Now, of course the doomers are in bed with Dick Cheney, and think that the American way of life is non-negotiable. There is no way in hell that the U.S. will ever pass a gas tax. It turns out this is wrong too. A majority of Americans actually favor a gas tax, provided you spin and package in the right way:
If you ask people straight out, "do you favor a gas tax," the answers is overwhelmingly (85%) No. Even if you promise to reduce other taxes --payroll and income -- by the same amount, the answer is still (63%) No.

But if the question is, "would you support a gas tax if it reduced U.S. dependence on foreign oil" or "would you support a gas tax if it cut down on energy consumption and reduced global warming," the results reverse pretty dramatically. The "foreign oil" question gets 55% in favor and the "energy consumption and global warming" question gets 59% in favorSource
It is imperative to not let status quo mouthpieces like Hirsch et al., abuse the word "mitigation". Peak oil is -- by definition -- not a problem which can be solved on the supply side.
-- by JD

Thursday, March 09, 2006


In #249, I linked to a detailed study showing that Jared Diamond's theory of the eco-collapse of Easter Island is a fairy tale.

This morning, popmonkey discovered more new research debunking Diamond's theory. Excerpts from the report:
View of Easter Island Disaster All Wrong, Researchers Say
Ker Than
LiveScience Staff Writer Thu Mar 9, 3:00 PM ET

The first settlers on Easter Island didn't arrive until 1200 AD, up to 800 years later than previously thought, a new study suggests.

The revised estimate is based on new radiocarbon dating of soil samples collected from one of oldest known sites on the island, which is in the South Pacific west of Chile.

The finding challenges the widely held notion that Easter Island's civilization experienced a sudden collapse after centuries of slow growth. If correct, the finding would mean that the island's irreversible deforestation and construction of its famous Moai statues began almost immediately after Polynesian settlers first set foot on the island.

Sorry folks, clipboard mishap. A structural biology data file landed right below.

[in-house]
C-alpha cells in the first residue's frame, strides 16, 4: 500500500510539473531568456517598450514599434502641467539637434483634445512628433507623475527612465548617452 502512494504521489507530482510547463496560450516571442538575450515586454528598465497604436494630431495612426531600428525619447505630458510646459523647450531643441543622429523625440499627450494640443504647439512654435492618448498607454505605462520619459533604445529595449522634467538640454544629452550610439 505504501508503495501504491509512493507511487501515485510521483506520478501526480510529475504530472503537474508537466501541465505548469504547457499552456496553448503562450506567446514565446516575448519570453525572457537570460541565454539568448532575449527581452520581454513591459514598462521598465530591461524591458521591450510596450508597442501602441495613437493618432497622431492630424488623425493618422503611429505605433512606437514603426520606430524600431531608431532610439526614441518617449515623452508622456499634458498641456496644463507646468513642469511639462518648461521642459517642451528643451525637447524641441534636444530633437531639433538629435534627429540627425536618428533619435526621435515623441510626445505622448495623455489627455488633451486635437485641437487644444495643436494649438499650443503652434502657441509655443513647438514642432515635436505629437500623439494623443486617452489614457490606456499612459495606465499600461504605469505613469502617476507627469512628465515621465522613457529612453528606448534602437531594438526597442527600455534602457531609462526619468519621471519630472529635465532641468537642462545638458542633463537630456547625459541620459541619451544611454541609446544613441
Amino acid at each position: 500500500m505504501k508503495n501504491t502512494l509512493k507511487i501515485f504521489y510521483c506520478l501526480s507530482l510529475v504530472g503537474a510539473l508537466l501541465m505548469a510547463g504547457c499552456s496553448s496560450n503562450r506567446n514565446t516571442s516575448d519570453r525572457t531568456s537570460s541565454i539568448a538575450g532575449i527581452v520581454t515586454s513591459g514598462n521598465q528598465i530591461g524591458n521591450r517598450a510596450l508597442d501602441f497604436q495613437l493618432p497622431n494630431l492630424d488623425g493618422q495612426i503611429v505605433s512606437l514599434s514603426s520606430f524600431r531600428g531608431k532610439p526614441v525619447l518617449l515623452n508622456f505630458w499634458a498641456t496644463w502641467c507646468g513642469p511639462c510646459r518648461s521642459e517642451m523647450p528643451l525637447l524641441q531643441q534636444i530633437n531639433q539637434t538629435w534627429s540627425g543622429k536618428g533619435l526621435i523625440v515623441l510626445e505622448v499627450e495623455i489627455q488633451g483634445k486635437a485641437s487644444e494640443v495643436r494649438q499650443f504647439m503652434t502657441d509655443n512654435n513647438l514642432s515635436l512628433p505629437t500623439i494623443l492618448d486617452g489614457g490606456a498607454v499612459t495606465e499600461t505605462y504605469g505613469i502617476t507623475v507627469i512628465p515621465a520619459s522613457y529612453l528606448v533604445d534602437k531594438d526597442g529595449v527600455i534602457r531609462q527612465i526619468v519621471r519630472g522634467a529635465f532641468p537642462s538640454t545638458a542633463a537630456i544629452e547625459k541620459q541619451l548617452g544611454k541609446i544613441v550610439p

Apparently, there wasn't time for the population to grow enough to collapse:
Also, the few thousand people Europeans encountered when they first arrived on Easter Island might not have been the remnants of a once great and populous civilization as widely believed. The researchers think a few thousand people might have been all the island was ever able to support.

"There may not have actually been any collapse," Lipo told LiveScience. "With only 500 years, there's no reason to believe there had to have been a huge [population] growth."
So what caused the collapse of Easter Island? Europeans. Lipo concludes:
"The collapse was really a function of European disease being introduced," Lipo said. "The story that's been told about these populations going crazy and creating their own demise may just be simply an artifact of [Christian] missionaries telling stories."


Lipo thinks the story of Easter Island's civilization being responsible for its own demise might better reflect the psychological baggage of our own society than the archeological evidence.

"It fits our 20th century view of us as ecological monsters," Lipo said. "There's no doubt that we do terrible things ecologically, but we're passing that on to the past, which may not have actually been the case. To stick our plight onto them is unfair."
-- by JD